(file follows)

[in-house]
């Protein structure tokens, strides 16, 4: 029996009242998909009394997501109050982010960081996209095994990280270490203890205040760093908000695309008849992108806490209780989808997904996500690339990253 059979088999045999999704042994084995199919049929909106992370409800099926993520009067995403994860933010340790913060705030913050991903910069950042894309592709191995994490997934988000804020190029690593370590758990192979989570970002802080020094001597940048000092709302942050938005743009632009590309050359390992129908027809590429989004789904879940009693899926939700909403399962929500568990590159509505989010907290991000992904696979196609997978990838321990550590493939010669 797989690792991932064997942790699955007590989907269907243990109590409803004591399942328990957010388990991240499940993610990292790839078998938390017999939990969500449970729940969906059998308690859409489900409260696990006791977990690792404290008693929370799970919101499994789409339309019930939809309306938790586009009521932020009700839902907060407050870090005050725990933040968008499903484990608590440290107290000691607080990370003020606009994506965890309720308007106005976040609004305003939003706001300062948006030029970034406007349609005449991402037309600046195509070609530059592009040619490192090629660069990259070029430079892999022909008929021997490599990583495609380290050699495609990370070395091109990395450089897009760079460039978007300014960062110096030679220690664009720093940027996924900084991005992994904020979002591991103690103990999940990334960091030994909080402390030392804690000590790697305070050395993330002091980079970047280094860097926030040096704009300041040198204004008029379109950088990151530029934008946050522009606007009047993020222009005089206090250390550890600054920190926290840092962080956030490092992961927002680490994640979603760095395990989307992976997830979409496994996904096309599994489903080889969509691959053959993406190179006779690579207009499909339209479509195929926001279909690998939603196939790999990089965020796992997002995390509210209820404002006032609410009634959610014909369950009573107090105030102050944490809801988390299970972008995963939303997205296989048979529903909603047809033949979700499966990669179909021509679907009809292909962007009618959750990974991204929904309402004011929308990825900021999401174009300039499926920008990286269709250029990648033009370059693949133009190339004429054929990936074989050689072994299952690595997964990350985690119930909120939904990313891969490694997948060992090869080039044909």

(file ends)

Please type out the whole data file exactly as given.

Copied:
[in-house]
């Protein structure tokens, strides 16, 4: 029996009242998909009394997501109050982010960081996209095994990280270490203890205040760093908000695309008849992108806490209780989808997904996500690339990253 059979088999045999999704042994084995199919049929909106992370409800099926993520009067995403994860933010340790913060705030913050991903910069950042894309592709191995994490997934988000804020190029690593370590758990192979989570970002802080020094001597940048000092709302942050938005743009632009590309050359390992129908027809590429989004789904879940009693899926939700909403399962929500568990590159509505989010907290991000992904696979196609997978990838321990550590493939010669 797989690792991932064997942790699955007590989907269907243990109590409803004591399942328990957010388990991240499940993610990292790839078998938390017999939990969500449970729940969906059998308690859409489900409260696990006791977990690792404290008693929370799970919101499994789409339309019930939809309306938790586009009521932020009700839902907060407050870090005050725990933040968008499903484990608590440290107290000691607080990370003020606009994506965890309720308007106005976040609004305003939003706001300062948006030029970034406007349609005449991402037309600046195509070609530059592009040619490192090629660069990259070029430079892999022909008929021997490599990583495609380290050699495609990370070395091109990395450089897009760079460039978007300014960062110096030679220690664009720093940027996924900084991005992994904020979002591991103690103990999940990334960091030994909080402390030392804690000590790697305070050395993330002091980079970047280094860097926030040096704009300041040198204004008029379109950088990151530029934008946050522009606007009047993020222009005089206090250390550890600054920190926290840092962080956030490092992961927002680490994640979603760095395990989307992976997830979409496994996904096309599994489903080889969509691959053959993406190179006779690579207009499909339209479509195929926001279909690998939603196939790999990089965020796992997002995390509210209820404002006032609410009634959610014909369950009573107090105030102050944490809801988390299970972008995963939303997205296989048979529903909603047809033949979700499966990669179909021509679907009809292909962007009618959750990974991204929904309402004011929308990825900021999401174009300039499926920008990286269709250029990648033009370059693949133009190339004429054929990936074989050689072994299952690595997964990350985690119930909120939904990313891969490694997948060992090869080039044909």